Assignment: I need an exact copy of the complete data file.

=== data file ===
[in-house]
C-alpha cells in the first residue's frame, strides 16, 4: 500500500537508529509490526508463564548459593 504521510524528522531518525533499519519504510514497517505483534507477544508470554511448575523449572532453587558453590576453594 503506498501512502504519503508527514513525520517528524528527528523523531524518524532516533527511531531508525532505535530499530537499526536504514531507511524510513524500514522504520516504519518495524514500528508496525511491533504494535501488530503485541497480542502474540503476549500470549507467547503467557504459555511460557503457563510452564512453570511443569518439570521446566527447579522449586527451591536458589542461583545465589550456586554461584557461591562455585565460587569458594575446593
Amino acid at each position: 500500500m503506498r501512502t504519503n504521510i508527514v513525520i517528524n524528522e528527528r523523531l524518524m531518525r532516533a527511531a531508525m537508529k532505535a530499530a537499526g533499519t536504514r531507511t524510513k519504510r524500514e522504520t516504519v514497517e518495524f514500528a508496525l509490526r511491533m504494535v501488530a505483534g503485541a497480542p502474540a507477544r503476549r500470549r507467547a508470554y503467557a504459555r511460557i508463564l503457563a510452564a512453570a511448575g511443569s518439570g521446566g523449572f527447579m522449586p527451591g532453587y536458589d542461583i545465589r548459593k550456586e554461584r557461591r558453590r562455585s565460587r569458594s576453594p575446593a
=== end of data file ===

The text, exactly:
[in-house]
C-alpha cells in the first residue's frame, strides 16, 4: 500500500537508529509490526508463564548459593 504521510524528522531518525533499519519504510514497517505483534507477544508470554511448575523449572532453587558453590576453594 503506498501512502504519503508527514513525520517528524528527528523523531524518524532516533527511531531508525532505535530499530537499526536504514531507511524510513524500514522504520516504519518495524514500528508496525511491533504494535501488530503485541497480542502474540503476549500470549507467547503467557504459555511460557503457563510452564512453570511443569518439570521446566527447579522449586527451591536458589542461583545465589550456586554461584557461591562455585565460587569458594575446593
Amino acid at each position: 500500500m503506498r501512502t504519503n504521510i508527514v513525520i517528524n524528522e528527528r523523531l524518524m531518525r532516533a527511531a531508525m537508529k532505535a530499530a537499526g533499519t536504514r531507511t524510513k519504510r524500514e522504520t516504519v514497517e518495524f514500528a508496525l509490526r511491533m504494535v501488530a505483534g503485541a497480542p502474540a507477544r503476549r500470549r507467547a508470554y503467557a504459555r511460557i508463564l503457563a510452564a512453570a511448575g511443569s518439570g521446566g523449572f527447579m522449586p527451591g532453587y536458589d542461583i545465589r548459593k550456586e554461584r557461591r558453590r562455585s565460587r569458594s576453594p575446593a